Section One: Strategies
NATIONAL ABORIGINAL STRATEGIES ON HIV/AIDS
The HIV/AIDS epidemic within the Aboriginal population in Canada threatens the ongoing health and stability of our peoples. The complexity of the epidemic demands a strategic and thoughtful response grounded in meaningful and culturally relevant actions.buy adipex online no prescriptionprovigil online no prescription
The Aboriginal Strategy on HIV/AIDS in Canada (ASHAC) was first proposed in 2003 based upon consultation and discussion with 173 people and a literature review. The result was a strategy document with two broad goals and nine strategic areas envisioned to set a course for the next five years.valium online without prescription
As ASHAC is renewed for another five years through 2014, new ideas are presented for consideration and original strategic responses remain relevant. ASHAC II is offered as a resource to all of the stakeholders involved in the response to HIV/AIDS within the Aboriginal community. Strategic areas and related objectives offer direction.tramadol online without prescription
All of us share responsibility for its implementation. It is laid out to highlight strategic areas for action with key objectives and overall outcomes. Following the outline of the strategic areas there are suggestions for how various ‘sectors’ can engage to move the work of the strategy ahead.alprazolam for salebuy xanax online without prescription
Environments of Nurturing Safety (EONS):buy soma online without prescriptionbuy ativan online
Environments of Nurturing Safety (EONS): Aboriginal Women in Canada Five Year Strategy on HIV/AIDS was released during Aboriginal AIDS Awareness Week on Dec. 1-5, 2010. EONS was developed through a consultation process with over 300 Aboriginal women in eleven cities across Canada which included PAW, Aboriginal women ‘at risk’ or affected by HIV infection and their service providers.klonopin for sale
EONS highlights the need to increase and strengthen the network of support for PAWs, increase the availability and accessibility of culturally relevant services across all regions, address the structural barriers that impede health and wellbeing, increase the number of prevention programs and address the gaps or make research related to Aboriginal women more accessible. Meaningfully engaging Aboriginal women in the response is vital to the success of this strategy.zolpidem online pharmacy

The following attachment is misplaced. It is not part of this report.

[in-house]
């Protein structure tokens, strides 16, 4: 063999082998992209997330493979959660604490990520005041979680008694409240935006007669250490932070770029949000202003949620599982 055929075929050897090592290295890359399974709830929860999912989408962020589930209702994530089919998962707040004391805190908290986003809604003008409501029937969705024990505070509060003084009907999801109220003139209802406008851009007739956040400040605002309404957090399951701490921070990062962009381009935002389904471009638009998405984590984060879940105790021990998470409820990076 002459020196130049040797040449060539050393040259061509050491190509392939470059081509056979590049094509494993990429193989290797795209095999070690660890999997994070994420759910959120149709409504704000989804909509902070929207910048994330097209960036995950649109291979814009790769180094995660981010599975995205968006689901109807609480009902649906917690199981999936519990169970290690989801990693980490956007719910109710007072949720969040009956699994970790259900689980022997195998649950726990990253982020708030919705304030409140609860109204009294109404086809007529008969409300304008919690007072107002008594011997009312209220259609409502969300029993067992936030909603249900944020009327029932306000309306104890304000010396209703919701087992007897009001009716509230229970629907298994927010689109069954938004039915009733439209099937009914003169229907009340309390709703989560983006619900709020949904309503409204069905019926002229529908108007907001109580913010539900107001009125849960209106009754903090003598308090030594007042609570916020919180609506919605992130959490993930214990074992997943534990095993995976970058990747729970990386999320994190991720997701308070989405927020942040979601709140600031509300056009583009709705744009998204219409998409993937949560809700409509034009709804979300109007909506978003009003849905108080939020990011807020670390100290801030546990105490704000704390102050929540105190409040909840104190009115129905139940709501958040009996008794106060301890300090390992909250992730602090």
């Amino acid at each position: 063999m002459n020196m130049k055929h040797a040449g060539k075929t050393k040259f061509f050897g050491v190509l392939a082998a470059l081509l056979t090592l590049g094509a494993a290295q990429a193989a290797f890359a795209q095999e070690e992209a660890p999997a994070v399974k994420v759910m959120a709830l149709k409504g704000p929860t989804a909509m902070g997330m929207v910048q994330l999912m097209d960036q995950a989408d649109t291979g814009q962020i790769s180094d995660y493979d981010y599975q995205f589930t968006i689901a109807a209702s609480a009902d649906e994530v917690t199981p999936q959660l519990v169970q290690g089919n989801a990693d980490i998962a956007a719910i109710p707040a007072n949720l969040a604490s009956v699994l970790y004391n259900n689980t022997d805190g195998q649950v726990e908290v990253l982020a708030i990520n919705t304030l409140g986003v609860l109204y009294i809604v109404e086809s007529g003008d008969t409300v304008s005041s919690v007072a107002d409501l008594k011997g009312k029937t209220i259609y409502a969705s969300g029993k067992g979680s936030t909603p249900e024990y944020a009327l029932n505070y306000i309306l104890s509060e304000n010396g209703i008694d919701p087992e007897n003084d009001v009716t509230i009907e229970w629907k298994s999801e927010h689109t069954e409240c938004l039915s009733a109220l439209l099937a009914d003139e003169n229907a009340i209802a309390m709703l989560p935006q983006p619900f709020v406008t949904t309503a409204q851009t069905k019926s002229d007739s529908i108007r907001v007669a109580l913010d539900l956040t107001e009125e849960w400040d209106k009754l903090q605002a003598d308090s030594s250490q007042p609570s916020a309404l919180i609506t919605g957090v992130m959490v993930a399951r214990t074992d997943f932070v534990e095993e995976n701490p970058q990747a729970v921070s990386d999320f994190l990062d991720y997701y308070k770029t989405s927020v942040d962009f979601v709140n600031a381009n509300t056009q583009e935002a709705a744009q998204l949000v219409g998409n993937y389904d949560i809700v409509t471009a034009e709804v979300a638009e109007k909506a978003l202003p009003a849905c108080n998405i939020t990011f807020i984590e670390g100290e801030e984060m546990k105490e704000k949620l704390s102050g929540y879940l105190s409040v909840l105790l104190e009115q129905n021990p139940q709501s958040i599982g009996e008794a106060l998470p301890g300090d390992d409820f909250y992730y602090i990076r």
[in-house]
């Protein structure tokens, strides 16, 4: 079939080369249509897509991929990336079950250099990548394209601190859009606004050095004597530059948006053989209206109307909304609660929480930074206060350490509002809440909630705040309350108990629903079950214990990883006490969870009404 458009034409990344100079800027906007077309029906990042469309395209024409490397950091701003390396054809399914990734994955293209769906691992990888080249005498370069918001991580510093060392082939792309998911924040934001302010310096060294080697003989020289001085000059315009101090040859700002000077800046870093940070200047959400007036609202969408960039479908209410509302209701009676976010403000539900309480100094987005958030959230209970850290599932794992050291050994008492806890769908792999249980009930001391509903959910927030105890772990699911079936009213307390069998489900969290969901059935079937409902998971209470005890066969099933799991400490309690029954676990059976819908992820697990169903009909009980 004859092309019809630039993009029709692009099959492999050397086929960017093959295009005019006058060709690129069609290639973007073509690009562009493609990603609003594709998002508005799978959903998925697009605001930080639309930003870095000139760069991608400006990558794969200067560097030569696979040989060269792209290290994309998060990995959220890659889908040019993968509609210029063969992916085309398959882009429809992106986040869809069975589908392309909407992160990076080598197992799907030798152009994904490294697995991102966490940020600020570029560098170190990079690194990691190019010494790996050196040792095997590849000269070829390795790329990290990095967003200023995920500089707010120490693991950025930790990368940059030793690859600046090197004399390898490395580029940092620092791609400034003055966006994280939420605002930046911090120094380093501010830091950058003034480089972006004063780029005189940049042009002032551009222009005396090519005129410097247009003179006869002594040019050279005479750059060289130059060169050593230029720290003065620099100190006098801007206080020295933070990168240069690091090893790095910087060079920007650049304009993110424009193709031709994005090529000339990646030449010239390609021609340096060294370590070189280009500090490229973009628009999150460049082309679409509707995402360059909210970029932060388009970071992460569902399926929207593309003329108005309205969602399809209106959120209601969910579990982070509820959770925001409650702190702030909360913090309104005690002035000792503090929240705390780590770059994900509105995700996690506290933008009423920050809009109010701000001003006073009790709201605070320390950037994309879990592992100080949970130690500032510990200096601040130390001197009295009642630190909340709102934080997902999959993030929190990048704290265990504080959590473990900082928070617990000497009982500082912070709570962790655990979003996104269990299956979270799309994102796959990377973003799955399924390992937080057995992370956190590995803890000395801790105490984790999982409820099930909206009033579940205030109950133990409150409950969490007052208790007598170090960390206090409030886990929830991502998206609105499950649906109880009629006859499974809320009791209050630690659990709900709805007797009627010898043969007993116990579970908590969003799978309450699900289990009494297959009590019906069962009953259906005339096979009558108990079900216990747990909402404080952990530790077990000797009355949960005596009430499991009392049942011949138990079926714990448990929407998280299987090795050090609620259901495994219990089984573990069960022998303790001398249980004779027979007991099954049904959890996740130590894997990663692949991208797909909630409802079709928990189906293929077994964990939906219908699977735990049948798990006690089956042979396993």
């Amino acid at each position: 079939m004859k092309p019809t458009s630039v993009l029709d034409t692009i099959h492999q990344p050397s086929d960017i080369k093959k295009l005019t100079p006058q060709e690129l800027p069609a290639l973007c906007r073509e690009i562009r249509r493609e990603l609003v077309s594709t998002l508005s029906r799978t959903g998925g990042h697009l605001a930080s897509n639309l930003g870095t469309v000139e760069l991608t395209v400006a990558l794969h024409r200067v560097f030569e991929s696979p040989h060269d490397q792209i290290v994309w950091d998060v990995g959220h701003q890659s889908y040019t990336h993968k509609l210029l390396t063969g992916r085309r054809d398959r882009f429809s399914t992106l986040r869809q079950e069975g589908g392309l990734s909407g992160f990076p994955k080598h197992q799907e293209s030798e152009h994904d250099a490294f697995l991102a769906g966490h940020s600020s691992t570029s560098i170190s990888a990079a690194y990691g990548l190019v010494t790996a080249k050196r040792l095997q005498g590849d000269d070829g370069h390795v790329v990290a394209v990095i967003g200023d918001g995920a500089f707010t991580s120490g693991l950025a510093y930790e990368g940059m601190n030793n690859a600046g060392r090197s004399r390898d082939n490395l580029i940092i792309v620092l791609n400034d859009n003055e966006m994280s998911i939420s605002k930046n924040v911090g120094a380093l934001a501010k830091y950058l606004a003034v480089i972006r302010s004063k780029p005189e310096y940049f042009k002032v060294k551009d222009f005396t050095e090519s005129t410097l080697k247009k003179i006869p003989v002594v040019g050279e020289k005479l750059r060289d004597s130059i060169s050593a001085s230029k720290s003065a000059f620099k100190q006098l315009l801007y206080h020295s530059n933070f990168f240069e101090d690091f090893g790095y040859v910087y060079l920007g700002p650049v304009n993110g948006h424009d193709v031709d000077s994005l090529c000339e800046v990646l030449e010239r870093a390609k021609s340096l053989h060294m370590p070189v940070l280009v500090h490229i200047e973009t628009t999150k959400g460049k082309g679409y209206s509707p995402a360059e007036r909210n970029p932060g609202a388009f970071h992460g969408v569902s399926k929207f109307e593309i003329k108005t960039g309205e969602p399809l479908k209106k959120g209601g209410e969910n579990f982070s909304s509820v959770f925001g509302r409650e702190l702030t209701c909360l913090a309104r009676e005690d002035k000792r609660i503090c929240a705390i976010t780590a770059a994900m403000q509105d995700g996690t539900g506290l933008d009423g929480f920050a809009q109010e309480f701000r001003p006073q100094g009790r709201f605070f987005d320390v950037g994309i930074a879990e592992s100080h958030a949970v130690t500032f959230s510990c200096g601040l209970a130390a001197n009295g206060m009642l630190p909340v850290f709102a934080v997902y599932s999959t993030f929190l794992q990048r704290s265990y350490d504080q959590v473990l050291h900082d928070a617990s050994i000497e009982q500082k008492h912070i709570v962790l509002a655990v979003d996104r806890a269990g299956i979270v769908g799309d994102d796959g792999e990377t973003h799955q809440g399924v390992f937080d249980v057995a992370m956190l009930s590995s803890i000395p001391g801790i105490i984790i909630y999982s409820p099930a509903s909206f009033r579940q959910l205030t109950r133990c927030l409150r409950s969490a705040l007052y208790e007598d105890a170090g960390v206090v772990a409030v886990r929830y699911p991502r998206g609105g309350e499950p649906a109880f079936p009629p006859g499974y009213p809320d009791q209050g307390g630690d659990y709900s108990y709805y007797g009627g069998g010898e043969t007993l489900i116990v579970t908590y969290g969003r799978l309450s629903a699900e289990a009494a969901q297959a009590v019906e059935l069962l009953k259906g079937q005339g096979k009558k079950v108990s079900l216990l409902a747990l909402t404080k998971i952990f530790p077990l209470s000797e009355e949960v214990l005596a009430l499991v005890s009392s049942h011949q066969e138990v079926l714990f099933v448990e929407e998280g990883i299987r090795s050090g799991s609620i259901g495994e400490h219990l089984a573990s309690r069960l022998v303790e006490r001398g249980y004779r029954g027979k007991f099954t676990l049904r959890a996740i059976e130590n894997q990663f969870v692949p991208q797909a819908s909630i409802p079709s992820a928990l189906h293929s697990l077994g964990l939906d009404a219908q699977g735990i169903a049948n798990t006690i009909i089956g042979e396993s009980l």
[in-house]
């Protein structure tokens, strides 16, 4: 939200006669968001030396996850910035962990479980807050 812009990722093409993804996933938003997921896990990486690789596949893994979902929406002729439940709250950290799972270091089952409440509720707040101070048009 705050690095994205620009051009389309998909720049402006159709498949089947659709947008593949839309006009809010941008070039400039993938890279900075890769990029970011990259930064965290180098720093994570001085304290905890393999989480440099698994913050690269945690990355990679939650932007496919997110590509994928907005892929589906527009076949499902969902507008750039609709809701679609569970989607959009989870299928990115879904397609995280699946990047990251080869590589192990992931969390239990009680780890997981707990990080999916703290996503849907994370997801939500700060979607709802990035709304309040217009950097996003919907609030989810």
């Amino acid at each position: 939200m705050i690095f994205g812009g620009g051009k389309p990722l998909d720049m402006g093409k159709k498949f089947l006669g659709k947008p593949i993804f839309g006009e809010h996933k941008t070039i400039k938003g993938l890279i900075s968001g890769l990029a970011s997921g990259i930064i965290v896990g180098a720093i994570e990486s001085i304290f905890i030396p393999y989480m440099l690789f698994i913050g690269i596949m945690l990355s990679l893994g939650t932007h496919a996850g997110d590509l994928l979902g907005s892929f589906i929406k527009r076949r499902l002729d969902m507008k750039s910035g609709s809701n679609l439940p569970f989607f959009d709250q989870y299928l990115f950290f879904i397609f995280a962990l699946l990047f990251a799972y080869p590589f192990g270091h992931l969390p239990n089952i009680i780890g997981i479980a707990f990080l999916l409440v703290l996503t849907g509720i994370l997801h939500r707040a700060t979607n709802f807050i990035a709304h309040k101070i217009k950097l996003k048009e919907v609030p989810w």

This strategy is aligned with ASHAC II and will guide the Canadian Aboriginal AIDS Network and its member organizations in this targeted response.buy ultram online no prescriptionbuy phentermine online
The National Aboriginal Youth Strategy on HIV/AIDS in Canadadiazepam online pharmacy
NAYSHAC was launched during Aboriginal AIDS Awareness Week on December 1st-5th, 2010.
NAYSHAC was developed with guidance from the National Aboriginal Youth Council on HIV/AIDS (NAYCHA); which is comprised of one Aboriginal (First Nations, Inuit or Metis) youth aged 18 to 29 per province/territory in Canada.
NAYSHAC provides visioning, goals, recommended directions and actions that can be undertaken at all levels in order to lower the high HIV and AIDS rates experienced among Aboriginal youth in Canada.
NAYSHAC supports culturally relevant and youth-sensitive strategies that empower initiatives to compassionately address the complex HIV and AIDS issues and challenges. It further promotes the right of Aboriginal youth to be educated and to educate themselves and their peers about HIV prevention, care, treatment and support.
The ongoing and meaningful involvement of Aboriginal youth in efforts to lower HIV and AIDS will be crucial to the success of NAYSHAC. This strategy will guide the work of the Canadian Aboriginal AIDS Network and its national and international partners.
Download NAYSHAC – English(25 pages)